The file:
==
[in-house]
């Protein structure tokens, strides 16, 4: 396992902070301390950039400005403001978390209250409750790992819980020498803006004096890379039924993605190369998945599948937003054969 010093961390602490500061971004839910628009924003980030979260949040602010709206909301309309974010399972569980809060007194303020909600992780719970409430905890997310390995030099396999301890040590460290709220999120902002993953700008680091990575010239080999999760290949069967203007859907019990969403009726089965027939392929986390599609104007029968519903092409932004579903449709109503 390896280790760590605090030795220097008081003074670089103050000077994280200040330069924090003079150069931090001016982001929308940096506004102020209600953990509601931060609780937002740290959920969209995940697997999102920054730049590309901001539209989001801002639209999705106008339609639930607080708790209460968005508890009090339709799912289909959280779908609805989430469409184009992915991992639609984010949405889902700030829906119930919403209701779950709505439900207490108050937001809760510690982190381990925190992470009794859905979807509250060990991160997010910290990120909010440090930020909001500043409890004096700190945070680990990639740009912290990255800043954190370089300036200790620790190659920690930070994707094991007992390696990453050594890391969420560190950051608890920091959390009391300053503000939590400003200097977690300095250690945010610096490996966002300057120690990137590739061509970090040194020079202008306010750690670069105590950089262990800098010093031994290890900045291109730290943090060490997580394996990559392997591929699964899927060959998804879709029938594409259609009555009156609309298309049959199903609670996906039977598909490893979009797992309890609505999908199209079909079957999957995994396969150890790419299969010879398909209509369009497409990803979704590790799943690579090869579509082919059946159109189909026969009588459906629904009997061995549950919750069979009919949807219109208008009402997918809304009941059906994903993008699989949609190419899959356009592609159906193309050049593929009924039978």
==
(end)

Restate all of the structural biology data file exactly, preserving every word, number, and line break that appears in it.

[in-house]
């Protein structure tokens, strides 16, 4: 396992902070301390950039400005403001978390209250409750790992819980020498803006004096890379039924993605190369998945599948937003054969 010093961390602490500061971004839910628009924003980030979260949040602010709206909301309309974010399972569980809060007194303020909600992780719970409430905890997310390995030099396999301890040590460290709220999120902002993953700008680091990575010239080999999760290949069967203007859907019990969403009726089965027939392929986390599609104007029968519903092409932004579903449709109503 390896280790760590605090030795220097008081003074670089103050000077994280200040330069924090003079150069931090001016982001929308940096506004102020209600953990509601931060609780937002740290959920969209995940697997999102920054730049590309901001539209989001801002639209999705106008339609639930607080708790209460968005508890009090339709799912289909959280779908609805989430469409184009992915991992639609984010949405889902700030829906119930919403209701779950709505439900207490108050937001809760510690982190381990925190992470009794859905979807509250060990991160997010910290990120909010440090930020909001500043409890004096700190945070680990990639740009912290990255800043954190370089300036200790620790190659920690930070994707094991007992390696990453050594890391969420560190950051608890920091959390009391300053503000939590400003200097977690300095250690945010610096490996966002300057120690990137590739061509970090040194020079202008306010750690670069105590950089262990800098010093031994290890900045291109730290943090060490997580394996990559392997591929699964899927060959998804879709029938594409259609009555009156609309298309049959199903609670996906039977598909490893979009797992309890609505999908199209079909079957999957995994396969150890790419299969010879398909209509369009497409990803979704590790799943690579090869579509082919059946159109189909026969009588459906629904009997061995549950919750069979009919949807219109208008009402997918809304009941059906994903993008699989949609190419899959356009592609159906193309050049593929009924039978």